Kuwait Envoy Tells of Business Opportunities : Mideast: Hundreds flock to Newport Beach to hear the ambassador outline plans for rebuilding his country.
Three years ago, Mercy Garside sold some door locks to companies in Kuwait. It was not a big sale, but it was enough for Garside, international sales manager for Kwikset Corp. in Anaheim, to consider herself something of a Middle East insider.
The last time Matt Whalen, owner of a cattle slaughterhouse in Ontario, sold anything to Kuwait was in 1983. The owner of California Cattle & Provisions Co. sells special “blessed beef,” which is beef prepared under Islamic guidelines. He hopes Kuwait will bless him with an order for more beef soon.
Garside and Whalen were among hundreds of hopeful and curious business people who gathered Friday in Newport Beach to listen to Kuwait’s ambassador to the United States talk about reconstruction efforts in his country.
The crowd was large and diverse. In fact, the conference--arranged by Rep. Chris Cox (R-Newport Beach) and the World Trade Center Assn. of Orange County--proved so popular that the site was changed four times as more and more companies signed up.
Ambassador Sheik Saud al Nasir al Sabah said his government intends to award projects to about 10 to 20 large companies that have done major work in Kuwait before. And he said American businesses will get the vast majority of the billions of dollars in contracts to rebuild his country.
He advised small companies to try to link up as subcontractors with major firms with Middle East experience, such as Bechtel Corp. and Irvine-based Fluor Corp.
“We’re not working on an entirely economic priority in the reconstruction effort in Kuwait,” the ambassador said. “Right now, 99.9% of the decisions on the reconstruction projects are made based on political priorities.”
That means more than 70% of the projects will be awarded to U.S. firms and the rest to European, Arab and companies from other nations that joined the coalition force that battled Iraq. He said it will take at least five years to get everything back to normal in Kuwait.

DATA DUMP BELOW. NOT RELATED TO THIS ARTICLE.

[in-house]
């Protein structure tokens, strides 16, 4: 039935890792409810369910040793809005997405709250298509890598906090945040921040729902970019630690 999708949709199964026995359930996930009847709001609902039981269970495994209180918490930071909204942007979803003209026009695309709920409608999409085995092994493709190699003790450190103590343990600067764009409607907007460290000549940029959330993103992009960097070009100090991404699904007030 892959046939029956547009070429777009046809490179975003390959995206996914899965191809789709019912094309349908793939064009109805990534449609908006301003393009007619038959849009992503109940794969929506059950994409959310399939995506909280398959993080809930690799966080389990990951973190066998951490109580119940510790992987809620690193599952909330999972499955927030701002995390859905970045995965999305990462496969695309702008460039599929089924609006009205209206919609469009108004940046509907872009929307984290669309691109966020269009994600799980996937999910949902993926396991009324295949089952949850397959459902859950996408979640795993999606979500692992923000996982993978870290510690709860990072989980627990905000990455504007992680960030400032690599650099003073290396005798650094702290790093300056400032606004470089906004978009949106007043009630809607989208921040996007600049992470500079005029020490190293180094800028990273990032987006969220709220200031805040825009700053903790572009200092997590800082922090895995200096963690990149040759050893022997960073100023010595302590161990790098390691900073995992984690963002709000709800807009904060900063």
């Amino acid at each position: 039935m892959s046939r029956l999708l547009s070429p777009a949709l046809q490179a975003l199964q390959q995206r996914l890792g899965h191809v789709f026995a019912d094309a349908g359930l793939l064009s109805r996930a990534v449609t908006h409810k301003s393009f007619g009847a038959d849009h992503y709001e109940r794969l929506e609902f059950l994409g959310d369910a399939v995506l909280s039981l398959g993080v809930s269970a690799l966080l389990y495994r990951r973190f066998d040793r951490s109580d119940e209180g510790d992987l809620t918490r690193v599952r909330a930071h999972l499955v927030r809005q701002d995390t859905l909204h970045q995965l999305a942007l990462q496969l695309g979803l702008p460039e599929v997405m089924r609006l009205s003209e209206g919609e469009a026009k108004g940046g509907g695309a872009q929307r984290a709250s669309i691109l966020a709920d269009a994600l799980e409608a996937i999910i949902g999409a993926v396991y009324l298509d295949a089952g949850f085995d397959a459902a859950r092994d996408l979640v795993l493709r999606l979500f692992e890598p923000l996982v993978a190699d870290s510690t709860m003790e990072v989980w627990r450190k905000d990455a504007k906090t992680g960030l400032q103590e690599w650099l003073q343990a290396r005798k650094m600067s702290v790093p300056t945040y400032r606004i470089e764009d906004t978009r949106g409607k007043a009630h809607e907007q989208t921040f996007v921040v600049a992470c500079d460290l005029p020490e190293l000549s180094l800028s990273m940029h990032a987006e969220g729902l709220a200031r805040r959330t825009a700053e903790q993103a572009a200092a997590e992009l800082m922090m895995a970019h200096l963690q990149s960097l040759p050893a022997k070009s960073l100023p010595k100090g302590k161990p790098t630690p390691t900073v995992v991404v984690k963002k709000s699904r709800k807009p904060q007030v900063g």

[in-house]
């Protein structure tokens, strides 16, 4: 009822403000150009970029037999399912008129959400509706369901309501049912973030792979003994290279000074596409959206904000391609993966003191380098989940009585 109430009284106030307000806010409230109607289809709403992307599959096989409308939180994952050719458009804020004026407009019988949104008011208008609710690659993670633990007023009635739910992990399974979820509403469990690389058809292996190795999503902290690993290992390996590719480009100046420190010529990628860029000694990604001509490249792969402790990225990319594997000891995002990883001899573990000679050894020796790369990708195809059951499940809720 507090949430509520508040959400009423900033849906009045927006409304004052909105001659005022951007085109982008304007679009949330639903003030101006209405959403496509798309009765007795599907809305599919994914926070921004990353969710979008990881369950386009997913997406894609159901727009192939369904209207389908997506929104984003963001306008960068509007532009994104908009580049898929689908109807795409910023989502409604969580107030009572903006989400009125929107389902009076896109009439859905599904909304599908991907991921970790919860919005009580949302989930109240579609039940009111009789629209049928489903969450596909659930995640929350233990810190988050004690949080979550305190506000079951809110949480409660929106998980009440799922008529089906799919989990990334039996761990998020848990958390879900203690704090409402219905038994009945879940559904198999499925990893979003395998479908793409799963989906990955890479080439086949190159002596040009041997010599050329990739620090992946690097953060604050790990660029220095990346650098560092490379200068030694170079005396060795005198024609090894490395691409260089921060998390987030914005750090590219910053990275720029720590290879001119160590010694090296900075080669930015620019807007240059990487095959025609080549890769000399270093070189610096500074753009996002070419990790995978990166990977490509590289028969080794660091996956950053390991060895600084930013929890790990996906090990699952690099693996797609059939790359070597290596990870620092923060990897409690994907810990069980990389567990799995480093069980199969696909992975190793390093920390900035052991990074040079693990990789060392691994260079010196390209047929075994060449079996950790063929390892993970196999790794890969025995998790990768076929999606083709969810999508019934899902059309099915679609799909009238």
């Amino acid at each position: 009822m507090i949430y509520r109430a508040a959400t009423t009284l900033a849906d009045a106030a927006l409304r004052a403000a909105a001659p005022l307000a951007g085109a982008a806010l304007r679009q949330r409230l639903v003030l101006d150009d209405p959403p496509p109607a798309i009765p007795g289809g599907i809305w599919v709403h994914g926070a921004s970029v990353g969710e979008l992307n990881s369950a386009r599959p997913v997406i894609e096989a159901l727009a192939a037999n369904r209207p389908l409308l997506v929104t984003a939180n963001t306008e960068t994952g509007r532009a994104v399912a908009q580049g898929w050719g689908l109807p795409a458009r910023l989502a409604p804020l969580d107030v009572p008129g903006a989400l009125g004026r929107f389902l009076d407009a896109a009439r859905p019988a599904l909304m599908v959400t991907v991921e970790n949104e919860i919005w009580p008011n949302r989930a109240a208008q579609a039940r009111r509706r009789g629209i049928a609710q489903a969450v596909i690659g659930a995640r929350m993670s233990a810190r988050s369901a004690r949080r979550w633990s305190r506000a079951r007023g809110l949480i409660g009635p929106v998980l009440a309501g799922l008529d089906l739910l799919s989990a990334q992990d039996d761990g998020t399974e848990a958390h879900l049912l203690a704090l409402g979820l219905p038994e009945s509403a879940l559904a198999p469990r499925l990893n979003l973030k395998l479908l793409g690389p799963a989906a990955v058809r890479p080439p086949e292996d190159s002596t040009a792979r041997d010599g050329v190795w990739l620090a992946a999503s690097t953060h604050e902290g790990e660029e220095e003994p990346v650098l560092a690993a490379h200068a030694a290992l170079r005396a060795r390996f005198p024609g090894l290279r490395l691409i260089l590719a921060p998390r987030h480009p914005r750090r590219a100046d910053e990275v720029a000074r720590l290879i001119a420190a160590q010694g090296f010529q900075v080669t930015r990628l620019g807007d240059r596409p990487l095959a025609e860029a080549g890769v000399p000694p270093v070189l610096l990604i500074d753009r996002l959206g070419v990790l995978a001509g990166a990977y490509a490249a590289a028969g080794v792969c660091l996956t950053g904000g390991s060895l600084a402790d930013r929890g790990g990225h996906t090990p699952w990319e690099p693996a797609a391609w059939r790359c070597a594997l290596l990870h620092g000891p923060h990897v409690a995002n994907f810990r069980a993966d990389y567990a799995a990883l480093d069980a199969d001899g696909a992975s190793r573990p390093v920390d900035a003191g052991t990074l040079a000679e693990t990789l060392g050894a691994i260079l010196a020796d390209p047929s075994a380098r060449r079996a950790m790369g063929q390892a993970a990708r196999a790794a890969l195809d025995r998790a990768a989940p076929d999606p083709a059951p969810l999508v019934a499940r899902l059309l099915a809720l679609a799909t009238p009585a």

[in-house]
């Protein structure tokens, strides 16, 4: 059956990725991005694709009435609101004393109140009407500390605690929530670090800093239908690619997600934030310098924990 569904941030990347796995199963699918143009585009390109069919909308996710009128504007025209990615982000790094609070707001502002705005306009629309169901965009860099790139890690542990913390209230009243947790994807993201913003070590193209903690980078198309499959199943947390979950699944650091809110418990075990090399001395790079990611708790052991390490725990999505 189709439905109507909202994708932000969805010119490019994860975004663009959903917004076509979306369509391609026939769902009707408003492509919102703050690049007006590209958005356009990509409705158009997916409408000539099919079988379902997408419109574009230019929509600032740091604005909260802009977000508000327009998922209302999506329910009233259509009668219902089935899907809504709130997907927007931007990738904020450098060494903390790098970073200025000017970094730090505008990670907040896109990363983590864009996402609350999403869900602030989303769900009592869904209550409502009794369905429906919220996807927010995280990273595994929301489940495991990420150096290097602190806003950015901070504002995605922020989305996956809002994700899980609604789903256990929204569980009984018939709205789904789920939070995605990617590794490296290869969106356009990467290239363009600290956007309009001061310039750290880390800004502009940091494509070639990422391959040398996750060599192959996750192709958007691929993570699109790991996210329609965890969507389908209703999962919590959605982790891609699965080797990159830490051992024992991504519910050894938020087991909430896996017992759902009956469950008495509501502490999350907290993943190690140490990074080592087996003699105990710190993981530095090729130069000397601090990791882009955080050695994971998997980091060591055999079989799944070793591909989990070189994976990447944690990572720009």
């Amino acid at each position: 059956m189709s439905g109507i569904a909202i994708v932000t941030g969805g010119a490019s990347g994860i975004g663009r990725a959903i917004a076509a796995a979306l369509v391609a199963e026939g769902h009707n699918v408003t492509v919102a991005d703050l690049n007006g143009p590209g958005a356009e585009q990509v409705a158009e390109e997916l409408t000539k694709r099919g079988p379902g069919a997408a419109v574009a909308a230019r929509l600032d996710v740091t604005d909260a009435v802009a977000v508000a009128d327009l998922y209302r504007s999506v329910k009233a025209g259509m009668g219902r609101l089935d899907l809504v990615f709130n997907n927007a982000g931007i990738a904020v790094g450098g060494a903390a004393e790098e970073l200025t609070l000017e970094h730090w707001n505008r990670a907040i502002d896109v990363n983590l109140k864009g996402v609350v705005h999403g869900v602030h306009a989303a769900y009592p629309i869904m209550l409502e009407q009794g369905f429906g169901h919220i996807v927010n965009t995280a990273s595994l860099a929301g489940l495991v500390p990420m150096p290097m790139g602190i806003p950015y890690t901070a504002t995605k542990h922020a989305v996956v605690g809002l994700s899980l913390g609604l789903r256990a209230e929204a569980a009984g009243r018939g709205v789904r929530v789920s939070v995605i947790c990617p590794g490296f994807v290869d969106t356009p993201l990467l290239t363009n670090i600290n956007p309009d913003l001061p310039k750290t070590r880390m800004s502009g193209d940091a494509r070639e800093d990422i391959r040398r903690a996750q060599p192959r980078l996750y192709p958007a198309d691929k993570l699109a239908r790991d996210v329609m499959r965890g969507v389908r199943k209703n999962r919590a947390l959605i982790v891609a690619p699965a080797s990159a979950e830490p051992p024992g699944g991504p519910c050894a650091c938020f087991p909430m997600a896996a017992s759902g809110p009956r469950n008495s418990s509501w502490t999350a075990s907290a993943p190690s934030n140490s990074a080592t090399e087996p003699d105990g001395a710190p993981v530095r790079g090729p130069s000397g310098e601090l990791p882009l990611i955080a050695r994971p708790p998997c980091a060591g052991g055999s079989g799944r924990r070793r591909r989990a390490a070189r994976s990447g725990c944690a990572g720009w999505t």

“To all the contractors: Be patient,” he said. “Everything’s going to be considered and awarded according to our needs, our planning.”
While some reports have pegged reconstruction costs at $40 billion to $100 billion, the ambassador laughed when asked about those figures. “I don’t even know how much will be needed to put my country back in shape,” he said.
He added that he won’t know until officials and engineers complete their assessment of damage at the end of this month.
So far, his government has spent more than $600 million to repair damage to utilities and restore electricity and water service in Kuwait.
One of the first contracts to be awarded is for the refurbishing of 350 schools that were looted by Iraqi forces, Saud said. The government hopes to have the schools up and running in September, he said.
The ambassador said another priority of the Kuwaiti government is to get the nation’s hospitals and health-care system back in order.
While oil wells and water desalination plants were badly damaged, the ambassador said most buildings and roads are relatively undamaged.
Cox said his office in Newport Beach will accept project proposals from Orange County companies and pass them along to U.S. and Kuwaiti officials.
Although the ambassador said that many of the projects will be awarded to only a handful of contractors, Michael Rafferty, president of Kathryn G. Thompson Development Co. of Aliso Viejo, believes that there’s room for his company, a residential developer. It has not done work abroad before. But it is looking for opportunities in the Middle East, he said.
VTN’s Montano said his firm has already prepared several project proposals that will be presented to Ambassador Saud. The proposals, which weigh about five pounds, include repairs on bridges and harbors and restoration work on Kuwait’s Entertainment City--which it built in the 1970s--plus petroleum and fuel storage facilities.